Chapter 3 – Like Christ: As One that Serveth

“If I then, your Lord and Master, have washed your feet, ye also ought to wash one another’s feet.” — John 13:14.

“I am among you as he that serveth.”—Luke 22:27.

Yesterday we thought of the right that the Lord has to demand and expect that His redeemed ones should follow His example. Today we will more specially consider in what it is we have to follow Him.

“Ye also ought to wash one another’s feet,” is the word of which we want to understand the full meaning. The form of a servant in which we see Him, the cleansing which was the object of that service, the love, which was its motive power,—these are the three chief thoughts.

First, the form of a servant. All was ready for the last supper, to the very water to wash the feet of the guests, according to custom. But there was no slave to do the work. Each one waits for the other: none of the twelve thinks of humbling himself to do the work. Even at the table they were full of the thought, who should be greatest in the kingdom they were expecting (Luke 22:26, 27) All at once Jesus rises (they were still reclining at the table), lays aside His garments, girds Himself with a towel, and begins to wash their feet. O wondrous spectacle! on which angels gazed with adoring wonder. Christ, the Creator and King of the universe, at whose beck legions of angels are ready to serve Him, who might with one word of love have said which one of the twelve must do the work,—Christ chooses the slave’s place for His own, takes the soiled feet in His own holy hands, and washes them. He does it in full consciousness of His divine glory, for John says, “Jesus knowing that the Father had given all things into His hands, and that He was come from God and went to God, rose.” For the hands into which God had given all things, nothing is common or unclean. The meanness of a work never lowers the person; the person honours and elevates the work, and imparts his own worth even to the meanest service. In such deep humiliation, as we men call it, our Lord finds divine glory, and is in this the Leader of His Church in the path of true blessedness. It is as the Son that He is the servant. Just because He is the beloved of His Father, in whose hands all things are given, it is not difficult for Him to stoop so low. In thus taking he form of a servant, Jesus proclaims the law of rank in the Church of Christ. The higher one wisher, to stand in grace, the more it must be his joy to be servant of all. “Whosoever will be chief among you, let him be your servant” (Matt. 20:27); “He that is greatest among you shall be your servant” (Matt. 23:11). The higher I rise in the consciousness of being like Christ, God’s beloved child, the deeper shall I stoop to serve all around me.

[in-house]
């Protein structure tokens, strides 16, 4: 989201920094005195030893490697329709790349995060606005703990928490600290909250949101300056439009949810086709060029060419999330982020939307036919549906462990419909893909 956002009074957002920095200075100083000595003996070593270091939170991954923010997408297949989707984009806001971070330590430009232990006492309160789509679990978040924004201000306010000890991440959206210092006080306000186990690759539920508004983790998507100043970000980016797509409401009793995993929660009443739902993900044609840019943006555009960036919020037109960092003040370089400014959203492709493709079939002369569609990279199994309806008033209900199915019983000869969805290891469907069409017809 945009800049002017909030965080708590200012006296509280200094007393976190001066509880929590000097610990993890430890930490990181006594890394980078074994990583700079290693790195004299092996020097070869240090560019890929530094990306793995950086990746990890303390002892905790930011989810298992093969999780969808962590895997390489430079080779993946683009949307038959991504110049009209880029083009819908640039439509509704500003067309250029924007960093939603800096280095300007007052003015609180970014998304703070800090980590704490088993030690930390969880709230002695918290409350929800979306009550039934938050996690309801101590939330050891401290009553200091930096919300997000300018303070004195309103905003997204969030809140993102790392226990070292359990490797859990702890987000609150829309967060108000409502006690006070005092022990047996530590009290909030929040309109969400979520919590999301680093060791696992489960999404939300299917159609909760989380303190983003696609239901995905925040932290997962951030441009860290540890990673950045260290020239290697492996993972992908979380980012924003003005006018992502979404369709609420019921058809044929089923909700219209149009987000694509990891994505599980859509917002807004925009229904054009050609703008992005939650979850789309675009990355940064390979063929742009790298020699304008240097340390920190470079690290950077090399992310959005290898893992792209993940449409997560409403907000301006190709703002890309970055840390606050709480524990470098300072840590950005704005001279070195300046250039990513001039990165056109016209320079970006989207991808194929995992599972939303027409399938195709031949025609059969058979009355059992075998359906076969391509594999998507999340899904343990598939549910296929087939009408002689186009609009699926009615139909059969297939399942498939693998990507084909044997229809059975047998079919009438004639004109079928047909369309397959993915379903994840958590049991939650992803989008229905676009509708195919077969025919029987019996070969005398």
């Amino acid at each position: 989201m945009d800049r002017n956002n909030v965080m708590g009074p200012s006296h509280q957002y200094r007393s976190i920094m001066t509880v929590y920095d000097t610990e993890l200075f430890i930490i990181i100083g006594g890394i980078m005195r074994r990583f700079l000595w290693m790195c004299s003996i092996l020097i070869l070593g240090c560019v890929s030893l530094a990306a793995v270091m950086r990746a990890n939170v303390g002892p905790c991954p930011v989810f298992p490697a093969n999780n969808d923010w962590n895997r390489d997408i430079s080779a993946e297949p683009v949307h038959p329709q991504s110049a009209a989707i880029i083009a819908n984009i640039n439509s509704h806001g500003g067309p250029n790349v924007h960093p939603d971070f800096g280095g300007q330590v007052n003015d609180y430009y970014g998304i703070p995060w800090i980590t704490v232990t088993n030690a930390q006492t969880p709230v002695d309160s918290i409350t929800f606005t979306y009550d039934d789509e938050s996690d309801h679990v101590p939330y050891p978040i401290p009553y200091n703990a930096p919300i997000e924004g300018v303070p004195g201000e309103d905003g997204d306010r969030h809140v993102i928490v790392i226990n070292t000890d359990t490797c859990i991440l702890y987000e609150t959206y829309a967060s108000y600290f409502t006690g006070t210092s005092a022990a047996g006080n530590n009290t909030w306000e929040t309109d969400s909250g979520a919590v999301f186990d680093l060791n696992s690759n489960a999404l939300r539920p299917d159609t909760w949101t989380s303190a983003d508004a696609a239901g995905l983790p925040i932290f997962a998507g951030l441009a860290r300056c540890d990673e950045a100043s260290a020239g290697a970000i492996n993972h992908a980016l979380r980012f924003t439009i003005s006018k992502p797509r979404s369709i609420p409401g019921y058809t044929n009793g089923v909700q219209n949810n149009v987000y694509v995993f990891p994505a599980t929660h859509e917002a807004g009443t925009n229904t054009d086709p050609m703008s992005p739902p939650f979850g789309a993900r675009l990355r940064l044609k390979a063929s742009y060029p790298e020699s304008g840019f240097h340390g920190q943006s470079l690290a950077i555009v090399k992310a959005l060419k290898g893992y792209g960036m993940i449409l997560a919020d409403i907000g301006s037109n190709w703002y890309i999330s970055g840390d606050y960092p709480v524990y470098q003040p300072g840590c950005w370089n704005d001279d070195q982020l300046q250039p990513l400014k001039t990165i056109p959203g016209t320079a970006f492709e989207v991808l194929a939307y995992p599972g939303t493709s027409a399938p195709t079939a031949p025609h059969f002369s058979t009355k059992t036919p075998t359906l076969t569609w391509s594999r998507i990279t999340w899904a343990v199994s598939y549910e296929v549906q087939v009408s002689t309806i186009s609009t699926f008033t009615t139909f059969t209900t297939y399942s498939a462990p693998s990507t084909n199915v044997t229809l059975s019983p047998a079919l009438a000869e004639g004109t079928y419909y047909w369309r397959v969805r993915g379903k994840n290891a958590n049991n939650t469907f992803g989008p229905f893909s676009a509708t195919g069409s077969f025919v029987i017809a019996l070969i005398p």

A servant is one who is always caring for the work and interest of his master, is ever ready to let his master see that he only seeks to do what will please or profit him. Thus Jesus lived: “For even the Son of man came not to be ministered unto, but to minister, and to give His life a ransom for many” (Mark 10:45): “I am among you as he that serveth.” Thus I must live, moving about among God’s children as the servant of all. If I seek to bless others, it must be in the humble, loving readiness with which I serve them, not caring for my own honour or interest, if I can but be a blessing to them. I must follow Christ’s example in washing the disciples’ feet. A servant counts it no humiliation, and is not ashamed of being counted an inferior: it is his place and work to serve others. The reason why we so often do not bless others is that we wish to address them as their superiors in grace or gifts, or at least their equals. If we first learnt from our Lord to associate with others in the blessed spirit of a servant, what a blessing we should become to the world! When once this example is admitted to the place it ought to have in the Church of Christ, the power of His presence would soon make itself felt.

And what is now the work the disciple has to perform in this spirit of lowly service? The foot washing speaks of a double work—the one, for the cleansing and refreshing of the body; the other, the cleansing and saving of the soul. During the whole of our Lord’s life upon earth these two things were ever united: “The sick were healed, to the poor the gospel was preached.” As with the paralytic, so with many others, blessing to the body, was the type and promise of life to the spirit.